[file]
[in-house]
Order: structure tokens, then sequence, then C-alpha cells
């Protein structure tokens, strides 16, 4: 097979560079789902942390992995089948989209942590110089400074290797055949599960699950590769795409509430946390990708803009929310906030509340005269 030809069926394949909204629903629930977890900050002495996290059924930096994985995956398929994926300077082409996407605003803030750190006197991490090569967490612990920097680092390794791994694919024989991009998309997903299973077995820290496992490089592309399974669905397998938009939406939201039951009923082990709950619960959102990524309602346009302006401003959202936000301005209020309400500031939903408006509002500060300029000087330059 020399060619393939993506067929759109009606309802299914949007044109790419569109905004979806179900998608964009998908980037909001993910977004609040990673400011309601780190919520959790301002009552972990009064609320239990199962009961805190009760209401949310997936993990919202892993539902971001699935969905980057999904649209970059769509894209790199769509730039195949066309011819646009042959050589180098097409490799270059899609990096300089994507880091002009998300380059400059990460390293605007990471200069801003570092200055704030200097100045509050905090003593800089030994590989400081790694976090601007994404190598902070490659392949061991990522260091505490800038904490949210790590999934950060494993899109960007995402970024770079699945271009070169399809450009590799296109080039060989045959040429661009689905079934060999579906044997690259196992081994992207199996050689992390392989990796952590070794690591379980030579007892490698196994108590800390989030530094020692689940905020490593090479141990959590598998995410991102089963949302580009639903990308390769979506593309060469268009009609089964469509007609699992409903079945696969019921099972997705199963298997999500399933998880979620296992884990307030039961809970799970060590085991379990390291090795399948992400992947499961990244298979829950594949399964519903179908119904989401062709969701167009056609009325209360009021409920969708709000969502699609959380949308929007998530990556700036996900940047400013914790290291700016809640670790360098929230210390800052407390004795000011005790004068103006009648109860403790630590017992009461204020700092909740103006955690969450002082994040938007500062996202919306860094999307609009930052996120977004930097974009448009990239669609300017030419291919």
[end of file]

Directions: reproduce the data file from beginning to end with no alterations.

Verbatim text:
[in-house]
Order: structure tokens, then sequence, then C-alpha cells
């Protein structure tokens, strides 16, 4: 097979560079789902942390992995089948989209942590110089400074290797055949599960699950590769795409509430946390990708803009929310906030509340005269 030809069926394949909204629903629930977890900050002495996290059924930096994985995956398929994926300077082409996407605003803030750190006197991490090569967490612990920097680092390794791994694919024989991009998309997903299973077995820290496992490089592309399974669905397998938009939406939201039951009923082990709950619960959102990524309602346009302006401003959202936000301005209020309400500031939903408006509002500060300029000087330059 020399060619393939993506067929759109009606309802299914949007044109790419569109905004979806179900998608964009998908980037909001993910977004609040990673400011309601780190919520959790301002009552972990009064609320239990199962009961805190009760209401949310997936993990919202892993539902971001699935969905980057999904649209970059769509894209790199769509730039195949066309011819646009042959050589180098097409490799270059899609990096300089994507880091002009998300380059400059990460390293605007990471200069801003570092200055704030200097100045509050905090003593800089030994590989400081790694976090601007994404190598902070490659392949061991990522260091505490800038904490949210790590999934950060494993899109960007995402970024770079699945271009070169399809450009590799296109080039060989045959040429661009689905079934060999579906044997690259196992081994992207199996050689992390392989990796952590070794690591379980030579007892490698196994108590800390989030530094020692689940905020490593090479141990959590598998995410991102089963949302580009639903990308390769979506593309060469268009009609089964469509007609699992409903079945696969019921099972997705199963298997999500399933998880979620296992884990307030039961809970799970060590085991379990390291090795399948992400992947499961990244298979829950594949399964519903179908119904989401062709969701167009056609009325209360009021409920969708709000969502699609959380949308929007998530990556700036996900940047400013914790290291700016809640670790360098929230210390800052407390004795000011005790004068103006009648109860403790630590017992009461204020700092909740103006955690969450002082994040938007500062996202919306860094999307609009930052996120977004930097974009448009990239669609300017030419291919």